Detailed CFD-DEM Simulation of Biomass Gasification in a Fluidized Bed Reactor

Ostermeier, P., Techinal University of Munich
Fischer, F., Techinal University of Munich
Fendt, S., Techinal University of Munich
DeYoung, S., Techinal University of Munich
Spliethoff, H., Techinal University of Munich
Gas-solid fluidized beds play an important role in many industrial operations. Nevertheless, there is still a lack of knowledge of the processes inside the bed which impedes proper designing and upscaling of fluidized bed operations. In this work, the biomass gasification process with steam in a fluidized bed reactor is investigated with a detailed CFD-DEM approach.

The numerical model in the Eulerian-Lagrangian framework treats the gas phase as a continuum and describes the particle interactions with the discrete element method (DEM). The non-spherical shape of the particles is accounted for in the momentum exchange calculation with the gas phase. The considered systems consists of steam (ideal gas, temperature 800 °C) as the fluidization gas, entering the bottom region of the complex three dimensional reactor geometry through inclined nozzles in an inner duct at the center axis. The wet wood pellets (sphere equivalent diameter 6.1 mm, particle density 1160 kg/m3, sphericity factor 0.86) are fed into the reactor in the freeboard region together with a nitrogen purge gas stream (ideal gas, 80 °C).

Two different operation modes are investigated. For the start-up procedure, the reactor is filled with 2.565 kg of sand particles (50-450 µm, particle density 2210 kg/m3, sphericity factor 0.86, coarse-graining 1.5e5 parcels). The inert material is allowed to settle for three seconds and is fluidized for another three seconds until quasi steady-state is achieved. Afterwards, the wet wood pellets are added for 35 seconds at a rate of one pellet every two seconds and undergo the processes of heating, drying, pyrolysis and coke conversion. From the simulation results and literature correlations, the average time intervals for pyrolysis and coke conversion, as well as the respective particle properties (temperature, diameter, density) are estimated. With the knowledge of the average composition of reactive material in the reactor, variable operating points can be simulated.

The second case investigated is after approximately 50 hours of operating time. Additionally to the start-up procedure, 1.5 kg of inert coke residue (100-4000 µm, particle density 400 kg/m3, sphericity factor 0.86, coarse-graining 5e4 parcels) is added with the sand particles. Again, the inert material is allowed to settle for three seconds and is fluidized for another three seconds. Subsequently, the average reactive material obtained from the start-up simulations is patched into the bed region and wet wood pellets are fed to the freeboard region.

The following phenomena are implemented in the numerical model: gas-solid momentum exchange, solids collisional behavior, turbulence, heat and mass transfer, particle shrinkage and change in material properties, pyrolysis, and homogeneous and heterogeneous chemical reactions. Here, the focus is on the influence of properly modeling turbulence and heat transfer.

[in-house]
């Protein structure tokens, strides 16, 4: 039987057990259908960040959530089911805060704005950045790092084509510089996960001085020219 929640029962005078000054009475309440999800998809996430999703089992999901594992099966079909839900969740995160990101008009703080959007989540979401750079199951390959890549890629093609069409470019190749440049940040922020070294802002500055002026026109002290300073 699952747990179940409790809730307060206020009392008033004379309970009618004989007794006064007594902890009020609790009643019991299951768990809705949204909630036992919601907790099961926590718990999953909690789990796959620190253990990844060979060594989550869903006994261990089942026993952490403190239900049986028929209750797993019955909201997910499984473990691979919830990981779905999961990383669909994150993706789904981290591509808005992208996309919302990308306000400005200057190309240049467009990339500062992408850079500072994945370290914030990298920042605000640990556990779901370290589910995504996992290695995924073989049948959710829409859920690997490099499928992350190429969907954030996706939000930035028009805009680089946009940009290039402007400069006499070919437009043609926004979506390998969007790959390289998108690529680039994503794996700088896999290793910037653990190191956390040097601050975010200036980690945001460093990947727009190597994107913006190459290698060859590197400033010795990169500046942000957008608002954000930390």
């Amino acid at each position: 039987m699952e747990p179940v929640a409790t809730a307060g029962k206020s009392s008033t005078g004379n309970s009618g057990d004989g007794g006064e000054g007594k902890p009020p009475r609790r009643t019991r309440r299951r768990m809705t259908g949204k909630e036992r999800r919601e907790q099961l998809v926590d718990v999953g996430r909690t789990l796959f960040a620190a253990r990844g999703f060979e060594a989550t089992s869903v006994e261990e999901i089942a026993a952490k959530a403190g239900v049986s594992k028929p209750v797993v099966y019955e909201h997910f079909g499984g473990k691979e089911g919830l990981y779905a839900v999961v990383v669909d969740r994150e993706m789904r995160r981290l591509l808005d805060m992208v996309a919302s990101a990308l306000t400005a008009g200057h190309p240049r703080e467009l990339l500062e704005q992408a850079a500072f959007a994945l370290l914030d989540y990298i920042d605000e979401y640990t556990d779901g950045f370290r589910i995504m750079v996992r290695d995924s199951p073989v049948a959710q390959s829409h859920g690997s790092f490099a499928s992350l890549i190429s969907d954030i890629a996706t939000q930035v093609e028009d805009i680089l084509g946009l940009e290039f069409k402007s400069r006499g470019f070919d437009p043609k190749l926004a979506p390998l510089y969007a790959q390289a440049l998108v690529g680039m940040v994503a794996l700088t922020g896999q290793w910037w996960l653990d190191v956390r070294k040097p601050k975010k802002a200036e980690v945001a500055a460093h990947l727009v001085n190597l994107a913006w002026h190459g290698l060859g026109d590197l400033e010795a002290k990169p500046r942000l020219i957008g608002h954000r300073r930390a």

Simulation results are analyzed both qualitatively and quantitatively. The particle flow fields and the mixing between sand, wood, and residue are investigated for laminar and turbulent flow and for different filling of the reactor. Furthermore, the heating and conversion of the wood pellets is examined for different heat transfer models. Bed pressure drop and product gas composition are compared to experimental data to verify the numerical model. For this purpose, literature correlations for the wood pellet conversion are considered as well.

The results show that the average heating rate for the wood pellets is similar with and without turbulence model. However, the pellets in the simulation with turbulence exhibit a more repeatable heating and thus conversion behavior (smaller spread in the temperatures and properties of the different pellets) than in the laminar case. On the other hand, the choice of the heat transfer model to calculate the heat exchange between the different phases has a higher influence than the turbulence model. The user-defined approach including the Gunn-correlation (recommended for dense fluidized beds) results in faster heating of the particles than the correlation according to Ranz and Marshall (the default model in ANSYS Fluent). Finally, the ranges for the bed pressure drop, the gas composition, and the conversion time obtained with the numerical simulation agree well with experimental data and literature correlations. This indicates that the proposed model can make a significant contribution towards understanding and improving the internal processes in fluidized bed reactors for biomass gasification and combustion.